There's nothing wrong with wanting to be liked at work. According to Tim Sanders, author of The Likeability Factor: How to Boost Your L-Factor and Achieve Your Life's Dreams when your colleagues, direct reports and bosses like you, you have a better chance of getting promoted, being assigned special projects that interest you, having people go above and beyond for you, getting timely responses and feedback, and having the kind of social capital that you draw on to get what you want and need from others.
So, when does wanting to be liked become a problem?
When it comes at the expense of being respected.
According to scientist Cameron Anderson of the Haas School of Business at the University of California, Berkeley, overall happiness in life is related to how much you are respected by those around you. Nevertheless, when we sacrifice what it takes to be respected for the quicker, and often easier, win of feeling liked, we lose out on the benefits that respect yields.
Like what? Like greater enjoyment and satisfaction with their jobs, more focus and prioritization, increased sense of meaning and significance, better health and well-being, and more feelings of trust and safety, and increased engagement.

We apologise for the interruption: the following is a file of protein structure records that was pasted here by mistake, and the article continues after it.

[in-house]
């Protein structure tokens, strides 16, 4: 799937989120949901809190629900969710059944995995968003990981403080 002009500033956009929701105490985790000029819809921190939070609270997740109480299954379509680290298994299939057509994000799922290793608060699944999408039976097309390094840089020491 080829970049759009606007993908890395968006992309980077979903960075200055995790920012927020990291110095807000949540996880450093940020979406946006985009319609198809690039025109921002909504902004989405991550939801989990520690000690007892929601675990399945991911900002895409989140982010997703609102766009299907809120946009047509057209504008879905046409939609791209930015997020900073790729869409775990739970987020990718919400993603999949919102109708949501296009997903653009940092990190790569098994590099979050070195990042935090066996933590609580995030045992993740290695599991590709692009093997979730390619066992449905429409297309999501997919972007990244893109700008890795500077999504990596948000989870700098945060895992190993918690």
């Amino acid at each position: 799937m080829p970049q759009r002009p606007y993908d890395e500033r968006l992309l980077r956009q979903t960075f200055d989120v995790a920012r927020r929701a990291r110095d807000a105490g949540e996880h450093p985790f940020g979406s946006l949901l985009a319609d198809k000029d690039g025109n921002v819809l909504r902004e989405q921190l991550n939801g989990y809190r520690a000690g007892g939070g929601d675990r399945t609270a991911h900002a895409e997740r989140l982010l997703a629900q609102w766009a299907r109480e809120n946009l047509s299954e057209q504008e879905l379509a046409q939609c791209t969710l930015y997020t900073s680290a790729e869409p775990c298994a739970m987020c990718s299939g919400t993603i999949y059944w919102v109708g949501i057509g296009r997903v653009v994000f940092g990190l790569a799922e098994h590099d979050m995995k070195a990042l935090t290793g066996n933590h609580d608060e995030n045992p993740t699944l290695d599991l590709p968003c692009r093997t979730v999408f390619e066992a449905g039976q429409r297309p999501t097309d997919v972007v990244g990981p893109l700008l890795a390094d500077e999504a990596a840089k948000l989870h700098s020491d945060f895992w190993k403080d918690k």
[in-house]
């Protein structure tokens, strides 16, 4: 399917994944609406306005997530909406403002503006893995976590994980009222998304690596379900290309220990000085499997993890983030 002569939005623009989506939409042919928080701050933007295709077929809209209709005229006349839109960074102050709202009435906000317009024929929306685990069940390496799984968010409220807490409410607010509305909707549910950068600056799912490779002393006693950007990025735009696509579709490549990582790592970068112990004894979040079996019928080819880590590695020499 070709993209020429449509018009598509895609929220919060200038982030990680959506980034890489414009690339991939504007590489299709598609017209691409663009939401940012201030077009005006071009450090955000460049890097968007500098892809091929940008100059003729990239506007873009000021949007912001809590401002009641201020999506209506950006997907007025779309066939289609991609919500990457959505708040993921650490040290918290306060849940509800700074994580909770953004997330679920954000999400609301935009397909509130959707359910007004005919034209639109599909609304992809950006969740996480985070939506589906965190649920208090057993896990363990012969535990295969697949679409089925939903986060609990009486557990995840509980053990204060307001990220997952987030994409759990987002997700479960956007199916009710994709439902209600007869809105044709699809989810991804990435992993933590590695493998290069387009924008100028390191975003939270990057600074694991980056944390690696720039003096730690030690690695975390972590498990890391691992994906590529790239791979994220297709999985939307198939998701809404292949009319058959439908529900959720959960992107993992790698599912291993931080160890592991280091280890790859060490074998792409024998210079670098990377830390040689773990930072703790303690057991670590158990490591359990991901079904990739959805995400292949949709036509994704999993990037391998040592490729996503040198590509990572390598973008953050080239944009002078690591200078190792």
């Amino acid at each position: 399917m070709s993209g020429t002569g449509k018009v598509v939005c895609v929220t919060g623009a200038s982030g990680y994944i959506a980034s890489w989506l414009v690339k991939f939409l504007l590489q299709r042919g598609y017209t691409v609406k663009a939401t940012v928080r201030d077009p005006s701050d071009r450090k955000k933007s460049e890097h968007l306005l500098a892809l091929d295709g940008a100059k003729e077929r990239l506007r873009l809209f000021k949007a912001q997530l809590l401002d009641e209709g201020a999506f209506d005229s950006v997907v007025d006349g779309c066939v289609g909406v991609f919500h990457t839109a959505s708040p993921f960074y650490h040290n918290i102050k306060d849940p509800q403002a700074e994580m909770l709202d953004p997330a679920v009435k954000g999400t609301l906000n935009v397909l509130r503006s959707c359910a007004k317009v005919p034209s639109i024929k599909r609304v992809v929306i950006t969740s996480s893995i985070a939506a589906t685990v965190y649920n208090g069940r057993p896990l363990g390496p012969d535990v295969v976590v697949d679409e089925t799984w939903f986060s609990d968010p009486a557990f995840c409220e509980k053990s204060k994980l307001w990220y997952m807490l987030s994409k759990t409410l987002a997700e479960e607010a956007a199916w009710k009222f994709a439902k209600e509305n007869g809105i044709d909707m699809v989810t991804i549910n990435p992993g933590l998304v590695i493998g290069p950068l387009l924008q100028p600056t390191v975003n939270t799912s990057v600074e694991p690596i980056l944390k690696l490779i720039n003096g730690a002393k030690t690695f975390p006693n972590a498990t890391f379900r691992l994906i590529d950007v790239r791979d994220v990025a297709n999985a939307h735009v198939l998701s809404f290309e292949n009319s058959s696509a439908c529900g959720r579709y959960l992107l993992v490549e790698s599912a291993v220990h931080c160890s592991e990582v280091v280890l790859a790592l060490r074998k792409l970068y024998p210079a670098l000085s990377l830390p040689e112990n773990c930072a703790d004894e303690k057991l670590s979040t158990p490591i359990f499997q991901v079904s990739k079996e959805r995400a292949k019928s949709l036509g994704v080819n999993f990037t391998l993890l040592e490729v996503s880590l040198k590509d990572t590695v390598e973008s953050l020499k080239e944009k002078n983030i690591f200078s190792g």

Professionals who want (and often need) to feel liked tend to:
Seek positive attention and approval
Engage in gossip rather than giving direct feedback
Try to please everyone
Make promises they can't keep
Keep strong opinions to themselves
Flood people with credit, compliments and praise
Play favorites (but pretend they don't)
Use information as leverage, withholding or giving it away
Give people tasks they enjoy rather than assignments that stretch and challenge them
Focus more on how people feel (in general, and about them personally) than about achieving outcomes
Professionals who recognize the importance of being respected -- with or without being liked -- are more inclined to:
Tell the truth, even if it's unpopular
Explain their thinking behind the difficult decisions they make
Acknowledge the elephant in the room, even if they can't fix it
Say no when they need to
Be open-minded and decisive
Give credit when it's due to others and also take it when it's due themselves
Tolerate feelings of disappointment, frustration, sadness and anger in themselves and others
Hold people accountable for their results
Be consistent and fair in setting rules and expectations
Set and honor boundaries for themselves and others
Deliver negative feedback directly and in a timely manner
Ask for feedback regularly and then act on it
Apologize when they make mistakes and then move on
Model the behavior they expect from others
For professionals who want to grow in their roles and careers, being liked is good, but being respected is a requirement.
As Margaret Thatcher once remarked, "If you just set out to be liked, you would be prepared to compromise on anything at any time, and you would achieve nothing."